You may be eyeing your garage for an office, mother-in-law suite or game room. Here are the pros and cons to changing up the space.
More homeowners are starting to look to their garage as a way to squeeze more square footage out of their property. With remote working more commonplace since the pandemic, it could be home office space. (Two spouses working from home — something’s gotta give.) Some need living quarters for elderly parents or relatives to stay for an extended time. Others just love their home and would rather add on than move. Whatever the reason, converting the garage to living quarters is a full-on construction process, so it’s not something to take lightly. We consulted local experts to find out if the add-on or conversion is worth the budget, time and loss of existing parking.
Detached garage conversions and add-ons
Pro: You have a lot of flexibility to meet your needs. Chris Black with Blackline Renovations has helped Dallas homeowners convert detached garages to all sorts of spaces, such as music rooms and living rooms. He notes that a converted detached garage can be used for whatever your needs may be. The space is transitional, because it’s not part of the interior plan. “It definitely gives more flexibility, not to mention more storage too,” says Black.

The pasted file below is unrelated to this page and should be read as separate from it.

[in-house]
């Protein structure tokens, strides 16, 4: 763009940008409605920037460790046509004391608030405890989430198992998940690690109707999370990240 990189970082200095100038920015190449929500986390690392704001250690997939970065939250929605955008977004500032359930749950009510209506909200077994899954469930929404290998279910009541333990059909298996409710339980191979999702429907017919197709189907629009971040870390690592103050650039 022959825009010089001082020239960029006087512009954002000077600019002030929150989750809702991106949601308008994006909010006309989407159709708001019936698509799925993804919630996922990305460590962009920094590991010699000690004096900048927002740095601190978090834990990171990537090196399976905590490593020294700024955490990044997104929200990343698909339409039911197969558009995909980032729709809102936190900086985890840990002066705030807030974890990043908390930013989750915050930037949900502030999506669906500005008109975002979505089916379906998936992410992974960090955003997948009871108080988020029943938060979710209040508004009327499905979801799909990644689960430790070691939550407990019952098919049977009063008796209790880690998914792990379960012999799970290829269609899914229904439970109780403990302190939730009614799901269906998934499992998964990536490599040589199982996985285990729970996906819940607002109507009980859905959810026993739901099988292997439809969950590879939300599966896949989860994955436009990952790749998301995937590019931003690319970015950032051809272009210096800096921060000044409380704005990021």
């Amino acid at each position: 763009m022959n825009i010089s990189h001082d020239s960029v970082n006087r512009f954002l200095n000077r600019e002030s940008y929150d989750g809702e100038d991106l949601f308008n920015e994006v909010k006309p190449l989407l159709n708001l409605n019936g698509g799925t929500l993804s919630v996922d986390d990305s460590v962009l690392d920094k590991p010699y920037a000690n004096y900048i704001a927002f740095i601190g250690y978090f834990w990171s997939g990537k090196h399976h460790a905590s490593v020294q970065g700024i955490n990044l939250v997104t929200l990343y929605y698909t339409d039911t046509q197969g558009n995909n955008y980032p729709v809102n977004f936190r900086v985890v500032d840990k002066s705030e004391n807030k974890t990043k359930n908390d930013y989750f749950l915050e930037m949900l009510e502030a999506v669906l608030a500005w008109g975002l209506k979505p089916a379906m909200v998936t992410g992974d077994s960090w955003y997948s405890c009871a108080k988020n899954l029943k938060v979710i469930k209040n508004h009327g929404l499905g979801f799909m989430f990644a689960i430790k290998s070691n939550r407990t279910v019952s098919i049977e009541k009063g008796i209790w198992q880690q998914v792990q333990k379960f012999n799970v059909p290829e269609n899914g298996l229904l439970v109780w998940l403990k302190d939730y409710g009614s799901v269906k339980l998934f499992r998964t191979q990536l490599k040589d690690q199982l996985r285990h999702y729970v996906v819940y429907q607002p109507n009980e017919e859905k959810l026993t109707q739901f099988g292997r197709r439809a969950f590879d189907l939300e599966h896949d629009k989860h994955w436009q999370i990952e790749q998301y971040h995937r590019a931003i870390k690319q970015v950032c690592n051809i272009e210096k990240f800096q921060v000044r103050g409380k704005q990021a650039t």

Pro: The construction is less intrusive than a traditional add-on. If you’re debating between adding onto your home or adding onto or converting a detached garage, Black suggests thinking about your lifestyle as the construction is underway. With a detached project, you can live in your house without interruption. That’s a huge sanity saver — and can save on costs too, if the renovation is extensive enough that you’d have to find a rental.
Con: You could be in for surprise costs, especially if your garage is old. Sure, unanticipated costs are basically the rule on a renovation. With an older garage, those costs could be substantial. The entire structure may need repair to have sufficient support for added living space. “Usually the foundation is substandard to what the house is, so we have to go in and beef up the foundation,” explains Black. “The garage may not have utilities in it, it won’t have plumbing, it won’t have gas, it hasn’t been insulated.” You’re essentially building another house.